A challenging exercise in decoding strong human emotions—but worth the effort.


From the Netherlands via New Zealand, 10 short stories with casts of animal characters examine varying aspects of anger, whether overt, subtle, or suppressed.

In the first tale, a firebelly toad’s anger takes the form of harsh and violent attacks on other animals, causing them great pain. The toad demands expressions of anger from the victims but perceives their anger as not real or strong enough. The victims are upset because they cannot understand the immensity of the firebelly toad’s anger. In another story, a squirrel is sad that his ant friend has gone away; he cannot be angry but waits patiently for the ant’s return—but his anger is displaced, strangely enough, onto the walls of his home. Most of the tales involve animals in varying stages of anger, some directing it inward, some lashing out at others, some fearing another’s anger, and some letting it go. Many of the male animals are actively aggressive, while many of the females display stereotypes. The ant needs to be rescued, the praying mantis is a fashionista, and the frog displays jealousy. Boutavant’s rich, nuanced illustrations depict the animals as expressing human emotions and living in humanlike dwellings while still remaining true to their species in appearance. Youngsters might be quite perplexed by the tales, for Tellegen rarely provides clues to the characters’ motivations and often leaves readers to arrive at their own conclusions. They would be well served by reading and discussing the work with a loving grown-up.

A challenging exercise in decoding strong human emotions—but worth the effort. (Illustrated stories. 9-11)

Pub Date: Oct. 5, 2021

ISBN: 978-1-776573-45-5

Page Count: 82

Publisher: Gecko Press

Review Posted Online: Aug. 18, 2021

Kirkus Reviews Issue: Sept. 1, 2021

Did you like this book?

No Comments Yet

Contrived at some points, polemic at others, but a stout defense of the right to read.


A shy fourth-grader leads the revolt when censors decimate her North Carolina school’s library.

In a tale that is dominated but not overwhelmed by its agenda, Gratz takes Amy Anne, a young black bibliophile, from the devastating discovery that her beloved From the Mixed-up Files of Mrs. Basil E. Frankweiler has been removed from the library at the behest of Mrs. Spencer, a despised classmate’s mom, to a qualified defense of intellectual freedom at a school board meeting: “Nobody has the right to tell you what books you can and can’t read except your parents.” Meanwhile, as more books vanish, Amy Anne sets up a secret lending library of banned titles in her locker—a ploy that eventually gets her briefly suspended by the same unsympathetic principal who fires the school’s doctorate-holding white librarian for defiantly inviting Dav Pilkey in for an author visit. Characters frequently serve as mouthpieces for either side, sometimes deadly serious and other times tongue-in-cheek (“I don’t know about you guys, but ever since I read Wait Till Helen Comes, I’ve been thinking about worshipping Satan”). Indeed, Amy Anne’s narrative is positively laced with real titles that have been banned or challenged and further enticing teasers for them.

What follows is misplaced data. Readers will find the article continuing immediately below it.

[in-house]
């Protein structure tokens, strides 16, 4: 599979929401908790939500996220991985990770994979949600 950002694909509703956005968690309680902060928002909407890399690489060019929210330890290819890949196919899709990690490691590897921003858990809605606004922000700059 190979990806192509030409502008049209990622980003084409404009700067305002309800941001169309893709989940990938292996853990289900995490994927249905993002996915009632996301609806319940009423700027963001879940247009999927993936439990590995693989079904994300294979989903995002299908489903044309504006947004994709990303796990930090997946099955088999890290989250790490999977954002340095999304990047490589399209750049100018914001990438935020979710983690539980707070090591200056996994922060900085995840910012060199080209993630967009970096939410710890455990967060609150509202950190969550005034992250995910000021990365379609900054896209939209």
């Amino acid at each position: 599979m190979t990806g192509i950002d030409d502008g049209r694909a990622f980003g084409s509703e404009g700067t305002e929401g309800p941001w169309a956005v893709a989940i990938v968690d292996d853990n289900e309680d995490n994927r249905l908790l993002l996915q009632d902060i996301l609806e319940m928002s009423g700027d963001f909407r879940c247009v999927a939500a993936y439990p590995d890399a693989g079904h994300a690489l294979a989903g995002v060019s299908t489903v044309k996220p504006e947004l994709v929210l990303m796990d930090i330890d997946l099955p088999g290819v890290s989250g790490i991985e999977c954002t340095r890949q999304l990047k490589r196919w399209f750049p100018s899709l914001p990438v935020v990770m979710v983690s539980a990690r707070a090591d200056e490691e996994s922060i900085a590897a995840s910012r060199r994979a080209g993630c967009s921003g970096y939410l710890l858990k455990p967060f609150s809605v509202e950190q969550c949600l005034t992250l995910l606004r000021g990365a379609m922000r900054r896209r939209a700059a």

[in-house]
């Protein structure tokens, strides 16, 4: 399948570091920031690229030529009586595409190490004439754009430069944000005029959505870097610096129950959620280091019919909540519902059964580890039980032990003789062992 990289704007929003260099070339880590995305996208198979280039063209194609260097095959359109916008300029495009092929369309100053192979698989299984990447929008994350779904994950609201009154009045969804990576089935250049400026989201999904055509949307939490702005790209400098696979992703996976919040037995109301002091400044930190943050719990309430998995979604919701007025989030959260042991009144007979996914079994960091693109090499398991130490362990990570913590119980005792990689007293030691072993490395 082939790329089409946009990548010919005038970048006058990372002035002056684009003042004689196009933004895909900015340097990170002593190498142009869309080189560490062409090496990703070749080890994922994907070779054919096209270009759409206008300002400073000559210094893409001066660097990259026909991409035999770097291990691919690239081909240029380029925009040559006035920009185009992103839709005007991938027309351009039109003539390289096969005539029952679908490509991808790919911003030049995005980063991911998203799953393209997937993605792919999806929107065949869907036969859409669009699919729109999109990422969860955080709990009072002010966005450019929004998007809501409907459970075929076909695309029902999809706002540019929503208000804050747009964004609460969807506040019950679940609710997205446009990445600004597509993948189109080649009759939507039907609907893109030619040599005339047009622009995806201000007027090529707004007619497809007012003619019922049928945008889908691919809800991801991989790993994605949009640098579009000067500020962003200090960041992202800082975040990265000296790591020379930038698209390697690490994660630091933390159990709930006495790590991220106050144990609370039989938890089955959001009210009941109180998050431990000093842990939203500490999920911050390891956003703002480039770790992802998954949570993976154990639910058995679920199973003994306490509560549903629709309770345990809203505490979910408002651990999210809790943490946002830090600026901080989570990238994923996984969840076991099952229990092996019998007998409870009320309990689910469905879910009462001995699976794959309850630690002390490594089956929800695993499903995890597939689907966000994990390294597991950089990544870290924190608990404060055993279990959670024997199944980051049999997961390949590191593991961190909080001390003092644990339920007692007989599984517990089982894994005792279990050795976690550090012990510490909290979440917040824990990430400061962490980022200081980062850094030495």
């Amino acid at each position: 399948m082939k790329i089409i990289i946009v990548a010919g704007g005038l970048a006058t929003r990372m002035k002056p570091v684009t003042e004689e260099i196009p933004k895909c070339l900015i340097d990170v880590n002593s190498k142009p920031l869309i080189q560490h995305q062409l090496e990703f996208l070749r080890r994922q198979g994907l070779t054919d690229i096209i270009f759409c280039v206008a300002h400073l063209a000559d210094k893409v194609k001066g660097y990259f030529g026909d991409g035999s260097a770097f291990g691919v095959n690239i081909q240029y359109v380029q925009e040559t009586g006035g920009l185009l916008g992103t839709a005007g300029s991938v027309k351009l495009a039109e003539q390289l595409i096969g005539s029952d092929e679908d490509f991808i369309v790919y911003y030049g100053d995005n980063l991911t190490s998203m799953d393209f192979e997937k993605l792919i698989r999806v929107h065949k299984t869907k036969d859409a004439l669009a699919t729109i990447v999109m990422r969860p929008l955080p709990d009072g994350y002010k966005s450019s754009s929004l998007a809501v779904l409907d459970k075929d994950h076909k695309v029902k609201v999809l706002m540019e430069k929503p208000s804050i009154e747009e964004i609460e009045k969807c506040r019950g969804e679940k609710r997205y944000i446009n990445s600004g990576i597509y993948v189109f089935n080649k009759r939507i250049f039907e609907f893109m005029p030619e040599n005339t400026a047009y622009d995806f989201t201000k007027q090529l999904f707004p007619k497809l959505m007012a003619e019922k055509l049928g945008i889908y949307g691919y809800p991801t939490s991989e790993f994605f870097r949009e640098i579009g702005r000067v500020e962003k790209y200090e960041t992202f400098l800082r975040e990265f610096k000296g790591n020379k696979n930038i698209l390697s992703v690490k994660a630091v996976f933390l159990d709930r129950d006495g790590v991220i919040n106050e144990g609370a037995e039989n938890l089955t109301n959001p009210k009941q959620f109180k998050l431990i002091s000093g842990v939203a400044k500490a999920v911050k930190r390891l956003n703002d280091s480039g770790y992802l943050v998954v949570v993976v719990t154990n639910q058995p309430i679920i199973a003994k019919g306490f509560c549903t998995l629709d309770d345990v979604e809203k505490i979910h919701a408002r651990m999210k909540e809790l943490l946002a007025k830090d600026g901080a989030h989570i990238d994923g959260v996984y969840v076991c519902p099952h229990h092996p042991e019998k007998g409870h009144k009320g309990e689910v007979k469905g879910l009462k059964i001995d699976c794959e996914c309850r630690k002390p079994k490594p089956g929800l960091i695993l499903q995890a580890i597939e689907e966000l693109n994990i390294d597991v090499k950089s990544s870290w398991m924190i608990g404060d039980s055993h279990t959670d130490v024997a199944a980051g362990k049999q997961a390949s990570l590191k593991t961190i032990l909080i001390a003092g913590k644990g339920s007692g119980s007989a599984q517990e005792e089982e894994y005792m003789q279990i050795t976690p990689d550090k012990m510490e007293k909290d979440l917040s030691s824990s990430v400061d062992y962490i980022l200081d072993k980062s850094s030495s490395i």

Contrived at some points, polemic at others, but a stout defense of the right to read. (discussion guide) (Fiction. 9-11)

Pub Date: Aug. 29, 2017

ISBN: 978-0-7653-8556-7

Page Count: 256

Publisher: Starscape/Tom Doherty

Review Posted Online: June 5, 2017

Kirkus Reviews Issue: June 15, 2017

Did you like this book?

No Comments Yet

Medically, both squicky and hopeful; emotionally, unbelievably squeaky-clean.


A 12-year-old copes with a brain tumor.

Maddie likes potatoes and fake mustaches. Kids at school are nice (except one whom readers will see instantly is a bully); soon they’ll get to perform Shakespeare scenes in a unit they’ve all been looking forward to. But recent dysfunctions in Maddie’s arm and leg mean, stunningly, that she has a brain tumor. She has two surgeries, the first successful, the second taking place after the book’s end, leaving readers hanging. The tumor’s not malignant, but it—or the surgeries—could cause sight loss, personality change, or death. The descriptions of surgery aren’t for the faint of heart. The authors—parents of a real-life Maddie who really had a brain tumor—imbue fictional Maddie’s first-person narration with quirky turns of phrase (“For the love of potatoes!”) and whimsy (she imagines her medical battles as epic fantasy fights and pretends MRI stands for Mustard Rat from Indiana or Mustaches Rock Importantly), but they also portray her as a model sick kid. She’s frightened but never acts out, snaps, or resists. Her most frequent commentary about the tumor, having her skull opened, and the possibility of death is “Boo” or “Super boo.” She even shoulders the bully’s redemption. Maddie and most characters are white; one cringe-inducing hallucinatory surgery dream involves “chanting island natives” and a “witch doctor lady.”

Medically, both squicky and hopeful; emotionally, unbelievably squeaky-clean. (authors’ note, discussion questions) (Fiction. 9-11)

Pub Date: Oct. 3, 2017

ISBN: 978-1-62972-330-3

Page Count: 256

Publisher: Shadow Mountain

Review Posted Online: Aug. 2, 2017

Kirkus Reviews Issue: Aug. 15, 2017

Did you like this book?